Should you outsource your product content creation? Yes! Here are 4 great reasons why.

Great content should feel natural. It is clear, concise, and compelling. Expertly presented, it helps convert browsers into buyers. But producing polished, informative content for your eCommerce store on a regular basis takes an enormous amount of time and know-how.

Fortunately, help is at hand! Here are four reasons why you might want to consider outsourcing this vital piece of your e-commerce marketing strategy:

1. Increase cost-effectiveness

Professional, well-written content will drive clicks and conversions. But it’s not just about writing. In today’s competitive environment, eCommerce sites need graphics, videos, and podcasts as well as great photos to go with product descriptions. Outsourcing content creation to an agency means you have access to a large pool of talent – writers, editors, photographers, videographers and so on. It’s difficult to hire the staff able to take on all these tasks, but outsourcing will give you the expertise you need, just when you need it.

2. Put effort where it’s most needed

Your team is busy. They have other duties to complete by the deadline. Tasks that they do well. Creating and managing content is way down on their “To Do” list. Outsourcing content creation means you get a team of professionals immersed in the marketing and content field. Do your employees have the time and knowledge to keep on top of the latest content trends and strategies? Outsourcing may be a good option to tap into the experience of a team of specialists.

3. Guide the buying experience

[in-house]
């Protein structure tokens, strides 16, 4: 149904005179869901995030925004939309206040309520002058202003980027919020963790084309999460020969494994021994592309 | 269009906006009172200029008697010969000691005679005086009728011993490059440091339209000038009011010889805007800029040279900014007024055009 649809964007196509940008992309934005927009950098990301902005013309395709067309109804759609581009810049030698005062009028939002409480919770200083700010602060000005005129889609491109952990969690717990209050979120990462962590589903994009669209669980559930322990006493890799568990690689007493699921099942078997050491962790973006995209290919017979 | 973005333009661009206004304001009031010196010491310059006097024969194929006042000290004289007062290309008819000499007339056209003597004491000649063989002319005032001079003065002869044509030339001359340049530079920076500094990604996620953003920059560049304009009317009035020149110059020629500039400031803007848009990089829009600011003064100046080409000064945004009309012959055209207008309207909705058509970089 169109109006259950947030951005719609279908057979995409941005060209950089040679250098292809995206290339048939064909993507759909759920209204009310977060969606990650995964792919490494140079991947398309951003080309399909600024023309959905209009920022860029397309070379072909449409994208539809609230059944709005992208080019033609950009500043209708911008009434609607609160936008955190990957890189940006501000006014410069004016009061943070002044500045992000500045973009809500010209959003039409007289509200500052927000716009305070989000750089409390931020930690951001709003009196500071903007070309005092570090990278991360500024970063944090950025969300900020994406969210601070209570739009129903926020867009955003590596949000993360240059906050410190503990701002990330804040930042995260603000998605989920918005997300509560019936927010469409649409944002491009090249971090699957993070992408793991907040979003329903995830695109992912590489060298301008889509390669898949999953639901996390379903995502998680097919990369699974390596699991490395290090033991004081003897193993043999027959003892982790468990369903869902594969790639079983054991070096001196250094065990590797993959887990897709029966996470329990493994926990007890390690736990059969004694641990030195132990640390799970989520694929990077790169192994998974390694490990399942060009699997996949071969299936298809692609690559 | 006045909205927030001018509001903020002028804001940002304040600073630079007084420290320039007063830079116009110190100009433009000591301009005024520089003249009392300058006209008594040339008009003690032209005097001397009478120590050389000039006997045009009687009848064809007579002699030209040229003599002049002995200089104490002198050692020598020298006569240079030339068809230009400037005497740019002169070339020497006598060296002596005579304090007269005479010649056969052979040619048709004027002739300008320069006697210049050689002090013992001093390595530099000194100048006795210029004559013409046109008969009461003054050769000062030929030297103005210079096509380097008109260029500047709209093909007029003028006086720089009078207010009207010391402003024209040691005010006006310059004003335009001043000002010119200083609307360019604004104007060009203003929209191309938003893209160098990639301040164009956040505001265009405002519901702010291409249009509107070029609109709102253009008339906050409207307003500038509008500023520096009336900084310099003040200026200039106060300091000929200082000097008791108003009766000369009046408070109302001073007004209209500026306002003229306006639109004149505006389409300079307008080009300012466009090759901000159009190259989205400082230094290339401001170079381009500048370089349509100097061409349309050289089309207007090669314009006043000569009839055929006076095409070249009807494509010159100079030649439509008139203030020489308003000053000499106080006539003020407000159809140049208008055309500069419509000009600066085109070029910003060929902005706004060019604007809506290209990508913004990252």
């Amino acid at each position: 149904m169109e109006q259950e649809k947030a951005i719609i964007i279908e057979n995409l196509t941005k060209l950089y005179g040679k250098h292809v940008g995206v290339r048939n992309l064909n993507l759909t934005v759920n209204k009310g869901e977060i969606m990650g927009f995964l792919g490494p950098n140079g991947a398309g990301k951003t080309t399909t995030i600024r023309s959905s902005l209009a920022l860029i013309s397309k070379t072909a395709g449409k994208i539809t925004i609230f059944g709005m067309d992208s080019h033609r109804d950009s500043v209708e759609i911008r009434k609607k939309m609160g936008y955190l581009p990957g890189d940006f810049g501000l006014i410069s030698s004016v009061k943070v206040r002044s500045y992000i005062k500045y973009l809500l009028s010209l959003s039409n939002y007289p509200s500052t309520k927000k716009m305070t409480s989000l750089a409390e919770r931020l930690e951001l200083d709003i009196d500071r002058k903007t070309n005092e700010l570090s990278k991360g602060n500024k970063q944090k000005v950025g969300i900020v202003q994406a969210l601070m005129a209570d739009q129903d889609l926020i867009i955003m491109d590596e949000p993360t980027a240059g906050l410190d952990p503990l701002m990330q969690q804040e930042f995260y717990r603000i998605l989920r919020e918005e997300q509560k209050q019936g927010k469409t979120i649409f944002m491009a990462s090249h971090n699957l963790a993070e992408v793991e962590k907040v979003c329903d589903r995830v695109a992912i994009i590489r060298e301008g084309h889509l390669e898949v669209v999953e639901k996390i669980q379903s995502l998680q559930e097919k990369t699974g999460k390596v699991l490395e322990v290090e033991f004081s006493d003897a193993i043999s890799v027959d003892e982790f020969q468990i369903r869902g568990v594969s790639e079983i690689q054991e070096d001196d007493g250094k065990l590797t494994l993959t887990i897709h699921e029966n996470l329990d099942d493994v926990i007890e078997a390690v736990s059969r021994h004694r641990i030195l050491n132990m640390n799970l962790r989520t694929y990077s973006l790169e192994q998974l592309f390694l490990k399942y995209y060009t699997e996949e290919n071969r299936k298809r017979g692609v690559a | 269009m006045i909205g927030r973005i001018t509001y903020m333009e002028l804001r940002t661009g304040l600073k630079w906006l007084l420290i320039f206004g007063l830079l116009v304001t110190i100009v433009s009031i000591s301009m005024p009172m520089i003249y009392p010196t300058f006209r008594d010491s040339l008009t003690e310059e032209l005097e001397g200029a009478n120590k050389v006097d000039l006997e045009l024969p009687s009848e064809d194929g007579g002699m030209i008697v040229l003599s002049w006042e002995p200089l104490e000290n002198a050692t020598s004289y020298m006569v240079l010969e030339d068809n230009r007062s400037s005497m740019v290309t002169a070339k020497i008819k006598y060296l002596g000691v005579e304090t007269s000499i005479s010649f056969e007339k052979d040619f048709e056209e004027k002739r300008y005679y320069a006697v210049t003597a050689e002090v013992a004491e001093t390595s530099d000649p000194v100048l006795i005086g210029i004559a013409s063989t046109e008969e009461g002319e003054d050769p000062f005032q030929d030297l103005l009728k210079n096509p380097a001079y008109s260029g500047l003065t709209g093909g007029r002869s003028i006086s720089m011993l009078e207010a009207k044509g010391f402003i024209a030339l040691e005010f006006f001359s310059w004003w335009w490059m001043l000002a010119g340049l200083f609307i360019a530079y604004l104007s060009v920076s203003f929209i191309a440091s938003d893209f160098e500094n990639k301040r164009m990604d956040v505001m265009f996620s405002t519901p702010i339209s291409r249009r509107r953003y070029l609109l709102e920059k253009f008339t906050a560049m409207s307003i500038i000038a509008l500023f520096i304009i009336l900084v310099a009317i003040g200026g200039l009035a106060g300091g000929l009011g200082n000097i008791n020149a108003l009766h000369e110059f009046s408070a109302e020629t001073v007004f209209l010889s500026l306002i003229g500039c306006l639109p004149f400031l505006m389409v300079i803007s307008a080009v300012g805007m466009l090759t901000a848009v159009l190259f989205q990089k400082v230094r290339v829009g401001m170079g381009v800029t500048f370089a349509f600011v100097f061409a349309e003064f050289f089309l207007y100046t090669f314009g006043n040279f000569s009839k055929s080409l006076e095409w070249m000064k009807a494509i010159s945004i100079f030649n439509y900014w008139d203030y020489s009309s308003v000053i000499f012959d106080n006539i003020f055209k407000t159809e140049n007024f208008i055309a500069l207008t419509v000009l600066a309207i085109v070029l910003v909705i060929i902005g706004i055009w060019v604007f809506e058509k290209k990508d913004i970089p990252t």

Consumers like to make informed buying decisions. More information on products equals higher customer satisfaction and lower product returns. Product descriptions are just the start. A team of professionals can put together user and how-to guides in a wide variety of formats, from simple text to fully immersive interactive styles that can support the buying experience. This type of skill tends to be needed at infrequent intervals, so hiring extra employees with the expertise could be a waste of precious marketing dollars.

Outsourcing content creation can be a great way to get the perspective that only a fresh pair of eyes can give. A different angle might just be what’s needed to boost sales of slow-moving items. A diverse team of skilled content creators could revitalize your product content and descriptions, tailoring them to your customers’ needs.

Outsourcing isn’t for every eCommerce store, but if you find you lack the time or expertise to create eye-catching content in-house, partnering with a team of experts who take the time to get to know you and your products might just be the answer. It’s something to consider at your next marketing strategy meeting.

How can SEO drive your e-commerce business?